[SciPy-dev] Comments on API for Matlab's eigs equivalent (computing a few eigenvalues only)

josef.pktd@gmai... josef.pktd@gmai...
Fri Feb 5 05:59:05 CST 2010


On Thu, Feb 4, 2010 at 9:24 PM,  <josef.pktd@gmail.com> wrote:
> On Thu, Feb 4, 2010 at 8:27 PM, David Cournapeau <cournape@gmail.com> wrote:
>> On Fri, Feb 5, 2010 at 9:43 AM, Warren Weckesser
>> <warren.weckesser@enthought.com> wrote:
>>
>>> David C,
>>>
>>> You said this was for symmetric matrices, but do you envision later
>>> allowing nonsymmetric matrices?
>>
>> Yes. I have only implemented symmetric/Hermitian because that's the
>> only solver that handles getting only a few eigenvalues in LAPACK.
>> Matlab own eigs function uses ARPACK for both symmetric/unsymmetric
>> cases, which is not good according to one of the Lapack developer
>> (http://mail.scipy.org/pipermail/scipy-dev/2007-March/006778.html).
>> But we could use ARPACK for the general case in eigs.
>>
>>>
>>> If not, then perhaps the name of the function should be 'eigsh',
>>> following the precedent set by numpy.linalg and scipy.linalg.
>>
>> I wonder whether those eigh functions are a good idea: I fear that
>> most people will always use eig - maybe one could use the underlying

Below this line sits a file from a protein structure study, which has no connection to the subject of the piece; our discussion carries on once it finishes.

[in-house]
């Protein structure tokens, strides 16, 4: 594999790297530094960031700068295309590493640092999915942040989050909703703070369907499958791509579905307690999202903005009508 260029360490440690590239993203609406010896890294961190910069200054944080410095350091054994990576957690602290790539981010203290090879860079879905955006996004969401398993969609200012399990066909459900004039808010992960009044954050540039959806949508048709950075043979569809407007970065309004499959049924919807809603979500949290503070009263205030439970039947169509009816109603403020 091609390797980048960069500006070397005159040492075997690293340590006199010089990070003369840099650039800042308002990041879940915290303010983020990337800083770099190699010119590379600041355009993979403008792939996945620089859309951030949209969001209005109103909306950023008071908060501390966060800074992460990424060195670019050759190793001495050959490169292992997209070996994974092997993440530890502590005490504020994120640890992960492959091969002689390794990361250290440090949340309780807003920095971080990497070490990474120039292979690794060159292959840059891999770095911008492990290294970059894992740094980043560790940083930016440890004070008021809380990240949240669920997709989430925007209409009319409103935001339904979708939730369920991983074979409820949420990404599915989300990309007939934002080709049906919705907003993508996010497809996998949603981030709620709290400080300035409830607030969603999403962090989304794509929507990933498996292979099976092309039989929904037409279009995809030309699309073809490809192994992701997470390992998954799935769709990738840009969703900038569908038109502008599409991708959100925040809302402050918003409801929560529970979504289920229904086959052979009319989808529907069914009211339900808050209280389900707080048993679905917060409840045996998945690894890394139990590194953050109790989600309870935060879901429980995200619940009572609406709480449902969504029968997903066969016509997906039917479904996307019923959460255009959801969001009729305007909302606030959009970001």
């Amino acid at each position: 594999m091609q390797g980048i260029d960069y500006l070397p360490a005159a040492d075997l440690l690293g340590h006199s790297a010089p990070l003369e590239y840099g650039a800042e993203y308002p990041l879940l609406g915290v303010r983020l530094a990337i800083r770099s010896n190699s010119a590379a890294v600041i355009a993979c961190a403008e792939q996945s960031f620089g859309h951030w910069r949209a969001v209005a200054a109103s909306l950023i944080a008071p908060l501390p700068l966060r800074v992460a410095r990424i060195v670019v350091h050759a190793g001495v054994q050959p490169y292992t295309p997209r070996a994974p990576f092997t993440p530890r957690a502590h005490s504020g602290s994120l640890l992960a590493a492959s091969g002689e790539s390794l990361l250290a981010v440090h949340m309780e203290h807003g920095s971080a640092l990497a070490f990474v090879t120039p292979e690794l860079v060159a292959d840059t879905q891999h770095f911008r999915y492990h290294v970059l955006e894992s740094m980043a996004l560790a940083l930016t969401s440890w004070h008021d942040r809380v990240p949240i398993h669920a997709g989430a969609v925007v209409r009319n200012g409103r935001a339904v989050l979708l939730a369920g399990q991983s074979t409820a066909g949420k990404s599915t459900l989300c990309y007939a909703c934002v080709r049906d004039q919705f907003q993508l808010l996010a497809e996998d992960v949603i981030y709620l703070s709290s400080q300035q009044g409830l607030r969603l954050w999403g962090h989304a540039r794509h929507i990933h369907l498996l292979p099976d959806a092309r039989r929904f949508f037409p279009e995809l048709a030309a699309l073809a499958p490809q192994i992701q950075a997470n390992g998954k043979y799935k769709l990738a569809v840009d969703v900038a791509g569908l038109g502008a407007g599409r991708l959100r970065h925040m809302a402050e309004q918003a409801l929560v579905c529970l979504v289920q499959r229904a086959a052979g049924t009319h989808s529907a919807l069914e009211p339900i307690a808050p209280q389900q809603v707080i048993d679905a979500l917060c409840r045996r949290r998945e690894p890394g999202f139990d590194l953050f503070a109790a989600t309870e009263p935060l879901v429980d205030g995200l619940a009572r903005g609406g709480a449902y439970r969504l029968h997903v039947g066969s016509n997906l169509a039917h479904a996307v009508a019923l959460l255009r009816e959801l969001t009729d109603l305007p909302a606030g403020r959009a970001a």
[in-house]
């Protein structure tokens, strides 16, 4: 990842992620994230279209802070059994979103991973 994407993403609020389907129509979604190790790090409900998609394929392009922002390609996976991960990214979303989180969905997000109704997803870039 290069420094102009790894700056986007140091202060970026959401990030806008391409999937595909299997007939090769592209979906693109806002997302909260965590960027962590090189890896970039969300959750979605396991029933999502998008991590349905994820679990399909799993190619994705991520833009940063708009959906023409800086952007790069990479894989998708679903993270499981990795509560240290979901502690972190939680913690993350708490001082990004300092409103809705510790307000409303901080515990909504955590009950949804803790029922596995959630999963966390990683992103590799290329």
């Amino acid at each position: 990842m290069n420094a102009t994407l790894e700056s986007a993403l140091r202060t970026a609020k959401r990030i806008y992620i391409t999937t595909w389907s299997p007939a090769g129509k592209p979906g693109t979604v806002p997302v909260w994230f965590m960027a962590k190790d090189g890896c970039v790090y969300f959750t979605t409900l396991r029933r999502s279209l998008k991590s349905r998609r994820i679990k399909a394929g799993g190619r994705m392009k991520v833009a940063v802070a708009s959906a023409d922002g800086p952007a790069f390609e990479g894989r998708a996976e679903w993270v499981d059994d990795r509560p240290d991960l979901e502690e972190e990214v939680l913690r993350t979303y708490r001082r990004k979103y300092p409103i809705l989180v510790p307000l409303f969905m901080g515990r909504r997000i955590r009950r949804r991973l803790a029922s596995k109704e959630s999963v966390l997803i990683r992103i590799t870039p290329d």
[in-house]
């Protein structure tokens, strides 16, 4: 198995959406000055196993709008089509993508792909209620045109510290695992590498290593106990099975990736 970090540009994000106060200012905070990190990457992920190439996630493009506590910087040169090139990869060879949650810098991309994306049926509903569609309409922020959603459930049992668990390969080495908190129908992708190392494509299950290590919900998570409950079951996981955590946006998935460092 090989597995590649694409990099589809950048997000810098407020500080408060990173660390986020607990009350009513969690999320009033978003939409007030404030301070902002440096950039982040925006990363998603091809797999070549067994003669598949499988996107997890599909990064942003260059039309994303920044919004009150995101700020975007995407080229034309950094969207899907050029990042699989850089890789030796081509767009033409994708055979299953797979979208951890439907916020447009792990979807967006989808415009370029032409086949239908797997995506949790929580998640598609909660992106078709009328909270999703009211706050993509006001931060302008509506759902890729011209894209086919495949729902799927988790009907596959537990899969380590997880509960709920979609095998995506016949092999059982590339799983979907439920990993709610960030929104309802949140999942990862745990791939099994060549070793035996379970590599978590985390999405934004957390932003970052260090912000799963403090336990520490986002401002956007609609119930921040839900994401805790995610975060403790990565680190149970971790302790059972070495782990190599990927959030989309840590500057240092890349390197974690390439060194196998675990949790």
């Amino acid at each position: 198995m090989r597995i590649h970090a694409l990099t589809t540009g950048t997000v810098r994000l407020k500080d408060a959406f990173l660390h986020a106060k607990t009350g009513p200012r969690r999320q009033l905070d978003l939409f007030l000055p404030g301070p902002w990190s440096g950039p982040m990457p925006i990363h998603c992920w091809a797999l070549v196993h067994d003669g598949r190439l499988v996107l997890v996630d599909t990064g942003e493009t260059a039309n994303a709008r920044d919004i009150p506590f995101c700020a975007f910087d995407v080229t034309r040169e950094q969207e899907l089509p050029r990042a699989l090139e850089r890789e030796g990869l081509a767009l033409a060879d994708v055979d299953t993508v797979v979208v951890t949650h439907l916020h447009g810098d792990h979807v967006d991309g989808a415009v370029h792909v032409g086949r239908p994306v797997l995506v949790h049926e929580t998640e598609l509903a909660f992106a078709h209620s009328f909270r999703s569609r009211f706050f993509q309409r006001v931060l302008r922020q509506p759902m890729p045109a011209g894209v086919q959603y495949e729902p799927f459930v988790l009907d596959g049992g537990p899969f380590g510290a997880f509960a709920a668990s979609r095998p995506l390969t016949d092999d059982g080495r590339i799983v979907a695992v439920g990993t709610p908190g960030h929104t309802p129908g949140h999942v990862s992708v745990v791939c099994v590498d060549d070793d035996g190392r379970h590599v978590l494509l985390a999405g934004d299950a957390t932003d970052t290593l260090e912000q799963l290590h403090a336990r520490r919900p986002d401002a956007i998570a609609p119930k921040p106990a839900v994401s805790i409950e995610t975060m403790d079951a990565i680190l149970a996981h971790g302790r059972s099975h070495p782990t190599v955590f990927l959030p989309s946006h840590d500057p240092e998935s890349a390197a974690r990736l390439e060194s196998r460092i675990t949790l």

>> eig*h solver in eig* if the matrix is detected as being symmetric ? I
>> am not really knowledgeable about those issues, though. For example, I
>> don't know whether the symmetric aspect should be checked exactly, or
>> if it is better to use a symmetric solver  even if there are very
>> small errors in say A'-A.
>>
>>>
>>> In particular, the choice of ordering by magnitude or by real part is
>>> convenient.
>>
>> It seems that one would need to implement the non-symmetric
>> capabilities to sort this out. I fear that those options are solver
>> specific, though - maybe the solution is to have two levels of API,
>> one low-level and one high level.
>>
>> cheers,
>>
>> David
>> _______________________________________________
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>> SciPy-Dev@scipy.org
>> http://mail.scipy.org/mailman/listinfo/scipy-dev
>>
>
> the current version of scipy.linalg.eigh sorts from smallest to largest
>
>>>> scipy.linalg.eigh(x)[0]
> array([  4.04457427e-03,   1.84073286e-01,   6.74875960e-01,
>         3.23328824e+00,   4.00741304e+00,   6.98333680e+00,
>         1.45314842e+01,   1.49260377e+01,   2.47166702e+01,
>         2.98955755e+01])
>>>> scipy.linalg.eigh(x, eigvals=(0,3))[0]
> array([ 0.00404457,  0.18407329,  0.67487596,  3.23328824])
>>>> scipy.linalg.eigh(x, eigvals=(len(x)-3, len(x)-1))[0]
> array([ 14.92603769,  24.71667021,  29.89557547])
>
>
>>>> x = np.random.randn(10, 10) + 1j*np.random.randn(10, 10)
>>>> x = np.dot(x.T, x)
>>>> scipy.linalg.eigh(x, eigvals=(0,3))[0]
> array([-36.82039662, -18.20362967, -12.21716065,  -9.79752274])
>>>> scipy.linalg.eigh(x, eigvals=(len(x)-3, len(x)-1))[0]
> array([ 14.44815917,  28.8394026 ,  42.45471058])

How does the new implementation relate to the existing implementation
of selecting just a few eigenvalues in a range that is possible with
the current scipy.linalg.eigh ?

Tiziano added this with the integration of symeig into scipy.linalg.

Josef


> Josef
>


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